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Along the Thornapple River fEB 27 09

It takes thirty-five gallons of maple sap to make one gallon of maple sugar. Thatís not the only thing I learned from Steve Hays at Maple Manor, but itís one tidbit of insight I picked up when I stopped by his maple sugar refinery in Vermontville, Michigan. Thereís more to tell, but Iím saving that for a different blog. Iím mentioning this just to whet your appetite, in the manner that one piece of maple sugar candy makes your mouth water for another piece.

I came across Maple Manor by pure serendipity while out exploring the upper  Thornapple River. My goal on this last day of February, 2009, was to find the headwaters southeast of Charlotte. I didnít succeed, but I had a wonderful afternoon, and if Iíd had another hour of daylight and a county map instead of a state map, Iím sure Iíd have found what I was looking for.

The Thornapple is, in my humble opinion, the most beautiful river in southwest Michigan. All rivers have their lovely stretches, but the Thornapple has more of them than any other river Iím aware of in this part of the state. Itís a clean river, untainted by industry, flowing through mostly rural settings and just a handful of town on its journey from the south central part of the state to its junction with the Grand River in  Ada.

Iím familiar with the Thornapple as far east as  Charlton Park, where it broadens out into Thornapple Lake. From that point on, Iím in personally uncharted territory. Today, I decided to acquaint myself with the upper half.

Just north of the bridge in Nashville, the first road east takes you for a winding journey right along the riverside for maybe a mile-and-a-half before curving to the north. A fleet of swansóscores of them, perhaps hundredsócall this area home. The swans were patrolling the waters in company with a multitude of Canadian geese, the weed birds of the North.

Farther east, down a muddy country road, I caught up with the Thornapple again. But it was a wilder version of the broad backwaters in Nashville. It had narrowed down to a wide, ice-fringed ribbon bordered by cattail marshes and forested hillsides. I stopped to snap a few photos under the late afternoon sun. The day, which had begun with bands of cloud and a light sprinkle of snow, had transitioned into a flawless blue mirrored in the riverís serene surface.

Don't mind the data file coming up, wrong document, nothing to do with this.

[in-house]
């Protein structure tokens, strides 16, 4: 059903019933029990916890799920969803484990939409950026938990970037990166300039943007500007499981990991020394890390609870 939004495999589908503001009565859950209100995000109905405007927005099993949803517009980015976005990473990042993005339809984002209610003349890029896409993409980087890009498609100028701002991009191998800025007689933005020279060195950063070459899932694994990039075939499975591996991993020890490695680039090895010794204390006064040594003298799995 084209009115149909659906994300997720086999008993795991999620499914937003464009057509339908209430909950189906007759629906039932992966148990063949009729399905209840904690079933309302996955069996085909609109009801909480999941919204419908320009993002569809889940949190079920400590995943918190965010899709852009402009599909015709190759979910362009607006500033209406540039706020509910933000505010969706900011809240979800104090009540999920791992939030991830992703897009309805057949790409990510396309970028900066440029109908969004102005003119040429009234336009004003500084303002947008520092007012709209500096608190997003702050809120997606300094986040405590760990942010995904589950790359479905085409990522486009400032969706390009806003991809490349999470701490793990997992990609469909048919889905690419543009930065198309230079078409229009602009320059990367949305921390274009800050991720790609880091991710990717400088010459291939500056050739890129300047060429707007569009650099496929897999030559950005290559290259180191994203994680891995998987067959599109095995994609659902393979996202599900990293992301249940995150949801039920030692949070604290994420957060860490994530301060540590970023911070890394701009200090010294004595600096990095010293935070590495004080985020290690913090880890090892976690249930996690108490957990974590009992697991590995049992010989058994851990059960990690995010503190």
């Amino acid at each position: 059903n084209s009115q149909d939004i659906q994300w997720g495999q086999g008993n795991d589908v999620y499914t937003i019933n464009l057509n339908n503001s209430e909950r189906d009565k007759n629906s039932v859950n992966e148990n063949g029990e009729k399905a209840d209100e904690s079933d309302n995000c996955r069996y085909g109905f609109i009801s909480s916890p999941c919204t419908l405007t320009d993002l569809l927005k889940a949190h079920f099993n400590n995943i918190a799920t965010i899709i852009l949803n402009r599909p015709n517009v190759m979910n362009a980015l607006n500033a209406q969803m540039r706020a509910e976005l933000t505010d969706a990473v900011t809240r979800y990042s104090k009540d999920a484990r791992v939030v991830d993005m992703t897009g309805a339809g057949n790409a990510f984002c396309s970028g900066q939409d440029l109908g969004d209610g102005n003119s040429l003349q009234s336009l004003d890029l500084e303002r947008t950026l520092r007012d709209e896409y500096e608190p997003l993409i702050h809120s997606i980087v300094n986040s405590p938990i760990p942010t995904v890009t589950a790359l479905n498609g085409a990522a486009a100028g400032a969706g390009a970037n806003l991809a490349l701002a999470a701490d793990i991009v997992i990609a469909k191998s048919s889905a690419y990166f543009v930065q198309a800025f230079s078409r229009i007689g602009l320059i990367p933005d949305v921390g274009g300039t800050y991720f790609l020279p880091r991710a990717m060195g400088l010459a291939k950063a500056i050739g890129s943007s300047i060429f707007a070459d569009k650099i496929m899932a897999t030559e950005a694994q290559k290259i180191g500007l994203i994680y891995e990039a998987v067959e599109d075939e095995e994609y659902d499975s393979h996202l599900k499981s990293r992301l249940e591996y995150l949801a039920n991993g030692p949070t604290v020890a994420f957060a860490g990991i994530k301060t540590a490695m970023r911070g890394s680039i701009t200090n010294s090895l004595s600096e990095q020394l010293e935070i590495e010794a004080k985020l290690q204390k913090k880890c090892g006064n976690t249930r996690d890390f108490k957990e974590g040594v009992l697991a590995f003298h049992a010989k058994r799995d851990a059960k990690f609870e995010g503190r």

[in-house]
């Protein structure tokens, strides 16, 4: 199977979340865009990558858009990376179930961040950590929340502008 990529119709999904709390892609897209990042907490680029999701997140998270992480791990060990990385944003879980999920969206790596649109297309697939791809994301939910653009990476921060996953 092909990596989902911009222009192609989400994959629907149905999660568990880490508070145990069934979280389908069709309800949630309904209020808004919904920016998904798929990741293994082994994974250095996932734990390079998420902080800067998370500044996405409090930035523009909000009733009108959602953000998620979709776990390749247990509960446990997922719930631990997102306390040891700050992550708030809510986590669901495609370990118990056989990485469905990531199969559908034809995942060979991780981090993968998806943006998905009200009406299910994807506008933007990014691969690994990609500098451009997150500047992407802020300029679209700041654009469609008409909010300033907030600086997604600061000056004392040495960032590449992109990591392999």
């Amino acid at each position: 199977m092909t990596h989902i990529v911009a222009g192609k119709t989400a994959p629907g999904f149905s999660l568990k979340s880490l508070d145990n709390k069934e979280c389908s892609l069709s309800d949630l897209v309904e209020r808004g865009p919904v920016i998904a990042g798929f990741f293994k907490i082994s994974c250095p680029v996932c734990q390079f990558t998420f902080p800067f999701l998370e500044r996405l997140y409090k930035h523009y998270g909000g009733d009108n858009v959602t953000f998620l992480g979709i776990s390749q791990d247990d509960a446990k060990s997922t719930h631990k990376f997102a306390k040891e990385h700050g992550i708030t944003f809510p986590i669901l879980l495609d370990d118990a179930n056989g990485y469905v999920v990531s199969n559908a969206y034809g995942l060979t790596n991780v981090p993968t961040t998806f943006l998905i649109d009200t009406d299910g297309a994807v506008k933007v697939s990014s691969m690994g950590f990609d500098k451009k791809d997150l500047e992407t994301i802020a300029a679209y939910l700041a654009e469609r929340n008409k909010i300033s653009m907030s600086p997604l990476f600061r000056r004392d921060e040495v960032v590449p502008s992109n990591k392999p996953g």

Down the road a few more miles lay Vermontville. When you draw near the town this time of year, youíre apt to see steam rising from local maple sap refineries. These arenít big, commercial businesses; theyíre down-on-the-farm, family-run operations, bastions of Vermontvilleís treasure, real maple sugar and maple syrup.

Impulsively, I stopped in at Maple Manor, purchased a half-gallon of syrup and a sampler of candy, and talked with the crew, who were sitting around the boiler. But as Iíve said, thatís a separate blog, so stay tuned.

Twenty minutes later, I was back on the road and headed for Charlotte. Southeast of town, along the backroads, I once again crossed the Thornapple. But it was nothing like the broad channel that flows through Middleville, and Caledonia, and Alaska, and Cascade. Here, in the midst of farm country and lowlands, a narrow stream threaded through a tangled, swampy woods. The sunís last rays slanted through tree silhouettes, glinting orange off of icy banks.

The day had wound to a close, and I, too, was winding down. I snapped one last picture. Then, climbing back inside my car, I commenced the long drive home.

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Written by Dave.